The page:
Transparency: Machines as Part of the Problem?

I need to correct two mis-impressions about the TrustTheVote Project that were presented to me by couple of election reform advocates.

  1. One advocate is in favor of an election method using paper ballots that are all counted by hand, and all counted by machine — the combination being one where each of the two counts is a check on errors or fraud in the other count; and
  2. The other advocate is essentially against the use of technology to count ballots, because the practice is inherently opaque — that is, it is argued that for non-technical people, open source systems are no more comprehensible or observable than proprietary black box systems.

So, how is it that the TrustTheVote Project is not part of the problem (as they stated it) of counting votes with computers?

There are actually several parts of the answer, so I’ll be spacing them out over a few posts. But for starters, I was struck by the claim that current voting systems are pernicious because they prevent “the public right to know and authenticate results” of elections.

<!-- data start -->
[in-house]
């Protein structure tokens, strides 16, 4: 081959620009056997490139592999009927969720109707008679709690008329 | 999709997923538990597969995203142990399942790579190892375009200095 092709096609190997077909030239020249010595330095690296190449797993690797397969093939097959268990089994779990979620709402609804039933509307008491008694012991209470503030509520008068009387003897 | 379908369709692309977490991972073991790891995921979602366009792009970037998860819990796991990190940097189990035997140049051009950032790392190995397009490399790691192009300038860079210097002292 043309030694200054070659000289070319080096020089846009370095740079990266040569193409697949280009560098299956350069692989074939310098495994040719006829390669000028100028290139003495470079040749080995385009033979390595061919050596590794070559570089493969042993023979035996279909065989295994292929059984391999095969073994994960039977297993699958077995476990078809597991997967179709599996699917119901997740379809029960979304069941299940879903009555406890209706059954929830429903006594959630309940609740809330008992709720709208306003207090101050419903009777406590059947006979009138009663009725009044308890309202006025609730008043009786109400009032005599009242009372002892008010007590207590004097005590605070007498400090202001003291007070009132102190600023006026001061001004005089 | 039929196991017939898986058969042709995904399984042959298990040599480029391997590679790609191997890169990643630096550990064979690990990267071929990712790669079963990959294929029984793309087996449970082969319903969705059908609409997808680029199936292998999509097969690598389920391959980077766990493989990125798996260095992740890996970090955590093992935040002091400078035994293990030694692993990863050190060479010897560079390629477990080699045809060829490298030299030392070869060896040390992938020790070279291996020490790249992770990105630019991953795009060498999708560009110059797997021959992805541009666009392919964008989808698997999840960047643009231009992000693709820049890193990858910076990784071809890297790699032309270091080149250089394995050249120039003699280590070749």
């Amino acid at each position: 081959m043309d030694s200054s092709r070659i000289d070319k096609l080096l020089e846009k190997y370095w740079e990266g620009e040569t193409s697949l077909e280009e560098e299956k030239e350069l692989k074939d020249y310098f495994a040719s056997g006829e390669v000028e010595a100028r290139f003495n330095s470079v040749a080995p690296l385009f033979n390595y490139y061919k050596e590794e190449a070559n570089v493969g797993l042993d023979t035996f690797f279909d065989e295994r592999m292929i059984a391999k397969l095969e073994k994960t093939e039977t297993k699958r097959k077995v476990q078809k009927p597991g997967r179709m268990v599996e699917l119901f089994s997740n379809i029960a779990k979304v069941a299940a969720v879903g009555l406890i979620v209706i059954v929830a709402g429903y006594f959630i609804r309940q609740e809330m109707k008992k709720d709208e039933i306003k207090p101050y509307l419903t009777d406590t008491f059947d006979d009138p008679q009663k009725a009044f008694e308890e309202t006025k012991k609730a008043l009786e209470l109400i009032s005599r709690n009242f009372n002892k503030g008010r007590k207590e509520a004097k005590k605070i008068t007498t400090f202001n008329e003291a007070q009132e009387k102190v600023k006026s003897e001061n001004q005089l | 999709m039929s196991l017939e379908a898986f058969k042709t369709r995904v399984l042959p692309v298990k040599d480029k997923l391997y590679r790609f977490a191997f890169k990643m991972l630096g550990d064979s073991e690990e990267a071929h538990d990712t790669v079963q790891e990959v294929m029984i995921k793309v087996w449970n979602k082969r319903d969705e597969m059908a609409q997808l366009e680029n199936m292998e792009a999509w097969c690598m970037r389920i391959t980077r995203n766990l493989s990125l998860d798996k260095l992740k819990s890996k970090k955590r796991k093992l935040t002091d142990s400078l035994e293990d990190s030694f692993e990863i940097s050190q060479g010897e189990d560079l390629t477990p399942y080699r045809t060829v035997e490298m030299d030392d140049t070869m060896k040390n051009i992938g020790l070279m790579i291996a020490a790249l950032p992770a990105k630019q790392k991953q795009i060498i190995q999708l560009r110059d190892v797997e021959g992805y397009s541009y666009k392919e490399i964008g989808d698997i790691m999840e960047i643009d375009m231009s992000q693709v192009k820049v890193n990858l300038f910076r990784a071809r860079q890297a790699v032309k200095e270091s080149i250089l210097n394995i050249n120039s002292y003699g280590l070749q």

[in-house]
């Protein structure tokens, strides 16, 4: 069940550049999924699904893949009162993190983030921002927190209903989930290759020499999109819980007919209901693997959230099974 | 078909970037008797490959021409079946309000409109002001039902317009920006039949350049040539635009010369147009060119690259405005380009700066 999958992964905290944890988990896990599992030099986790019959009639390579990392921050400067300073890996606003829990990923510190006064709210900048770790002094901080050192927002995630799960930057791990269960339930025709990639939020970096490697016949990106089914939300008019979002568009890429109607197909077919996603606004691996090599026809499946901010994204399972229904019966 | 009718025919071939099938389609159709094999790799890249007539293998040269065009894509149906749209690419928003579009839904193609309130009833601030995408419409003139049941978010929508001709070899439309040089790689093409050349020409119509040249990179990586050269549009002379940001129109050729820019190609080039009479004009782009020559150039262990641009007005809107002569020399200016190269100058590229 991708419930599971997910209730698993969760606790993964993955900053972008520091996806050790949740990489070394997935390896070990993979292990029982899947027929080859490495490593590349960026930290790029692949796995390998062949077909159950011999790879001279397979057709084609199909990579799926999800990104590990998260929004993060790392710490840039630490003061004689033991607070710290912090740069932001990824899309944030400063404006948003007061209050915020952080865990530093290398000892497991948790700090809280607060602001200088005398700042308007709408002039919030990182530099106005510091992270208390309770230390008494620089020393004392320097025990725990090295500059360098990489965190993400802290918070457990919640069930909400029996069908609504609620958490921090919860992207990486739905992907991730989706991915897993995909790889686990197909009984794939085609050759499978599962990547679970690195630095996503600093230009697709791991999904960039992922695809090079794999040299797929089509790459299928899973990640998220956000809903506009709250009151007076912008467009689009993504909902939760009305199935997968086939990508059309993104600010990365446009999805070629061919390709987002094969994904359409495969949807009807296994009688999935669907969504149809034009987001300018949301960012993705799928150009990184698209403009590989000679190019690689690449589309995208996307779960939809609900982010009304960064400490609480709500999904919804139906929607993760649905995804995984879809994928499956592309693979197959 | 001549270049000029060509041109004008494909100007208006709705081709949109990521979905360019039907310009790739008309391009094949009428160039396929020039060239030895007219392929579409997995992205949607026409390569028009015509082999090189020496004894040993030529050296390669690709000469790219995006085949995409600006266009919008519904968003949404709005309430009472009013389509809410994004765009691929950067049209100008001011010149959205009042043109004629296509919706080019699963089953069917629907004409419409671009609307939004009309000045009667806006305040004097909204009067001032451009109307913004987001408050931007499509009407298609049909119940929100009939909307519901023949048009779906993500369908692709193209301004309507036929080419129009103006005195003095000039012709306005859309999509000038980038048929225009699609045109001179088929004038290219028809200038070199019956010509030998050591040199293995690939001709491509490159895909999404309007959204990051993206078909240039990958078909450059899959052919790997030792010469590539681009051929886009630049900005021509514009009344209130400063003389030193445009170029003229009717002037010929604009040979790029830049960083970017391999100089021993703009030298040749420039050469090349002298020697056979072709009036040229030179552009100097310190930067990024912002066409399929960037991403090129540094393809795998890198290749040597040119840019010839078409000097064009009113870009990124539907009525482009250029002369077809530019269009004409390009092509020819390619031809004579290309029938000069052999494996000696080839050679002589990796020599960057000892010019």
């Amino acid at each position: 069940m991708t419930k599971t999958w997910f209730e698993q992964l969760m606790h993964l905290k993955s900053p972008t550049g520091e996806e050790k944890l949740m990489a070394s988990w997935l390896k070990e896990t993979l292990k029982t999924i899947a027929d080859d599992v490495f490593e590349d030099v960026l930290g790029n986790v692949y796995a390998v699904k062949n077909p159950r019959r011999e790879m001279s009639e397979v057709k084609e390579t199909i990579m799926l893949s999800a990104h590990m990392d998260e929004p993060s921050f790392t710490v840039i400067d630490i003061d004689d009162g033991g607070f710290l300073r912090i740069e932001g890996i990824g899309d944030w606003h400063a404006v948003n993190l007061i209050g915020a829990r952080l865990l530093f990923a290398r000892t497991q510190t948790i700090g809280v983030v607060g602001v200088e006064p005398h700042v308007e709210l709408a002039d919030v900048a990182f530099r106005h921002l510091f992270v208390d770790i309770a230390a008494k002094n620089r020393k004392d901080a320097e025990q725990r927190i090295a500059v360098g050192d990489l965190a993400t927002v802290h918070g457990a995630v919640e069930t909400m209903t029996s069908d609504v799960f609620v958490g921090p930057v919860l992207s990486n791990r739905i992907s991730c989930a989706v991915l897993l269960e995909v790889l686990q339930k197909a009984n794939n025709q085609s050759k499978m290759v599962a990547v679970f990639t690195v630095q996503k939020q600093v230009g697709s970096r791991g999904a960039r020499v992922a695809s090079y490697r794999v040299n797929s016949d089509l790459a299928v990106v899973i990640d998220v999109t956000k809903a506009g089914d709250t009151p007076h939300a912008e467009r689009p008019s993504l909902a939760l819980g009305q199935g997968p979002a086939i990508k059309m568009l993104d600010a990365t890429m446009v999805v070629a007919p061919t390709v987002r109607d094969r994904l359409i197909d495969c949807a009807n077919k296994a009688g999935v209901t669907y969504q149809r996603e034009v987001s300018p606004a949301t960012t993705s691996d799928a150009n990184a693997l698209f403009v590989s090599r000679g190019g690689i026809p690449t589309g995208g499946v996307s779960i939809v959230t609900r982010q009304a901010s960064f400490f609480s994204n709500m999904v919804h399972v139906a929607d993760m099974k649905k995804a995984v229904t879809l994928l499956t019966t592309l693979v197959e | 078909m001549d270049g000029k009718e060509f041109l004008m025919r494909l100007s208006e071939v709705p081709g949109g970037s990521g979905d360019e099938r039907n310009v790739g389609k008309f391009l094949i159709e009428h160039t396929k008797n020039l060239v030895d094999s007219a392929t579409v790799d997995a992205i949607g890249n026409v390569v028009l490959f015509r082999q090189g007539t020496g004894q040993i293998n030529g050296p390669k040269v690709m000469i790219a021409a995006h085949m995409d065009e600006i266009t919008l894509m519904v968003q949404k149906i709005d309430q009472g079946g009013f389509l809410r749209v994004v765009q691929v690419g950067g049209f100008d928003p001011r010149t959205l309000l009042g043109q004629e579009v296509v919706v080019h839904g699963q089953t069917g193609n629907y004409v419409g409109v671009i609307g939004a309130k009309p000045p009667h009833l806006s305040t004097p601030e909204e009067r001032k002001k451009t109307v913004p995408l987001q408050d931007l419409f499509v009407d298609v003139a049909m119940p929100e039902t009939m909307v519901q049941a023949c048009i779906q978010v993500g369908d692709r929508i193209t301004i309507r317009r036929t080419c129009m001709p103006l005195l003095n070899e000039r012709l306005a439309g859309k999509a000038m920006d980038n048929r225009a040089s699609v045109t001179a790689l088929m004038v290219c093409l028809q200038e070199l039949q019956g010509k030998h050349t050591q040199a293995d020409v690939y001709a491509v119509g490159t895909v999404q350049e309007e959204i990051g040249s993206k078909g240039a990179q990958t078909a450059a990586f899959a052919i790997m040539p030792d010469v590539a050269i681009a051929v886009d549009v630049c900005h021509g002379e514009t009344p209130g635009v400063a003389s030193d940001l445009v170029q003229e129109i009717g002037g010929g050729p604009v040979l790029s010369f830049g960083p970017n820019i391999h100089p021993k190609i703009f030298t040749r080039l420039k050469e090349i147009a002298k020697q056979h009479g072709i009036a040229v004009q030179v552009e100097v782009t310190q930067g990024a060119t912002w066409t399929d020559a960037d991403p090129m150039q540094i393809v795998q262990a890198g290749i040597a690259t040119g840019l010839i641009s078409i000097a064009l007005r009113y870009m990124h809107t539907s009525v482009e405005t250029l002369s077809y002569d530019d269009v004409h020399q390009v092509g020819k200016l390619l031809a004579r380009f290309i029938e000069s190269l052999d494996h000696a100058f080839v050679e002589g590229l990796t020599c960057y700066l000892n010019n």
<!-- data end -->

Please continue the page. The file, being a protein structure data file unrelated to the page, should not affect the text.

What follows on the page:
I agree that any purely digital vote-counting method is opaque. But I don’t agree that a voting-counting method is necessarily opaque because it includes digital methods. The choice and methods, of various techniques and technologies, is the choice of local election officials, and each local choice will have varying degrees of transparency — no matter what the TrustTheVote Project produces.

So, where we (the TrustTheVote Project) differ with these advocates is that they, almost by definition on this issue, are seeking to sway the future choices of election officials on how to count votes.   But we on the other hand, are working to give election officials some technology ingredients for their own local recipes — ingredients that enable transparency and the public’s ability to know how an election was conducted.